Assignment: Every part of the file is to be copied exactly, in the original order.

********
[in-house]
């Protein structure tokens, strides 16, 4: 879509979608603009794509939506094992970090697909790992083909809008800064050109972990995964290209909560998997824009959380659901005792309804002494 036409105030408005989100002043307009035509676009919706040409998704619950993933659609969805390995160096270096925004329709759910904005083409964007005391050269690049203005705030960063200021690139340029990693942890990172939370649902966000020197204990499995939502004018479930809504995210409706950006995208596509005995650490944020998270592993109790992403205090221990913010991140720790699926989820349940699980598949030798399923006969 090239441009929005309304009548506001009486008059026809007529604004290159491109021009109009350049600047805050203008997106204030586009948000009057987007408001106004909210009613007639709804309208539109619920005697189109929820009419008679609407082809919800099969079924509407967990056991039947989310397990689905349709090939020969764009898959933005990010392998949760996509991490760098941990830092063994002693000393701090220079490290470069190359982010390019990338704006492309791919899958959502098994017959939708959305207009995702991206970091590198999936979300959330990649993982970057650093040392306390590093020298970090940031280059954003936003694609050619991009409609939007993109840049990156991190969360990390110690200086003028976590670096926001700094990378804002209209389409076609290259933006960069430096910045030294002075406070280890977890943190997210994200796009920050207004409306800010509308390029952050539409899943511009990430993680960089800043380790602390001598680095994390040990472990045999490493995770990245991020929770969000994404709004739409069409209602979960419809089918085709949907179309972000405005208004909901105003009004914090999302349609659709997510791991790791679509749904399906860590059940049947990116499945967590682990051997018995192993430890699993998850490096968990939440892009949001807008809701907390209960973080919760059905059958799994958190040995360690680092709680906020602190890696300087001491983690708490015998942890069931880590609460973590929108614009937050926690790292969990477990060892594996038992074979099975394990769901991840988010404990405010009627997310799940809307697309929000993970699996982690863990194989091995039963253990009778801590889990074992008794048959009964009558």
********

[in-house]
């Protein structure tokens, strides 16, 4: 879509979608603009794509939506094992970090697909790992083909809008800064050109972990995964290209909560998997824009959380659901005792309804002494 036409105030408005989100002043307009035509676009919706040409998704619950993933659609969805390995160096270096925004329709759910904005083409964007005391050269690049203005705030960063200021690139340029990693942890990172939370649902966000020197204990499995939502004018479930809504995210409706950006995208596509005995650490944020998270592993109790992403205090221990913010991140720790699926989820349940699980598949030798399923006969 090239441009929005309304009548506001009486008059026809007529604004290159491109021009109009350049600047805050203008997106204030586009948000009057987007408001106004909210009613007639709804309208539109619920005697189109929820009419008679609407082809919800099969079924509407967990056991039947989310397990689905349709090939020969764009898959933005990010392998949760996509991490760098941990830092063994002693000393701090220079490290470069190359982010390019990338704006492309791919899958959502098994017959939708959305207009995702991206970091590198999936979300959330990649993982970057650093040392306390590093020298970090940031280059954003936003694609050619991009409609939007993109840049990156991190969360990390110690200086003028976590670096926001700094990378804002209209389409076609290259933006960069430096910045030294002075406070280890977890943190997210994200796009920050207004409306800010509308390029952050539409899943511009990430993680960089800043380790602390001598680095994390040990472990045999490493995770990245991020929770969000994404709004739409069409209602979960419809089918085709949907179309972000405005208004909901105003009004914090999302349609659709997510791991790791679509749904399906860590059940049947990116499945967590682990051997018995192993430890699993998850490096968990939440892009949001807008809701907390209960973080919760059905059958799994958190040995360690680092709680906020602190890696300087001491983690708490015998942890069931880590609460973590929108614009937050926690790292969990477990060892594996038992074979099975394990769901991840988010404990405010009627997310799940809307697309929000993970699996982690863990194989091995039963253990009778801590889990074992008794048959009964009558």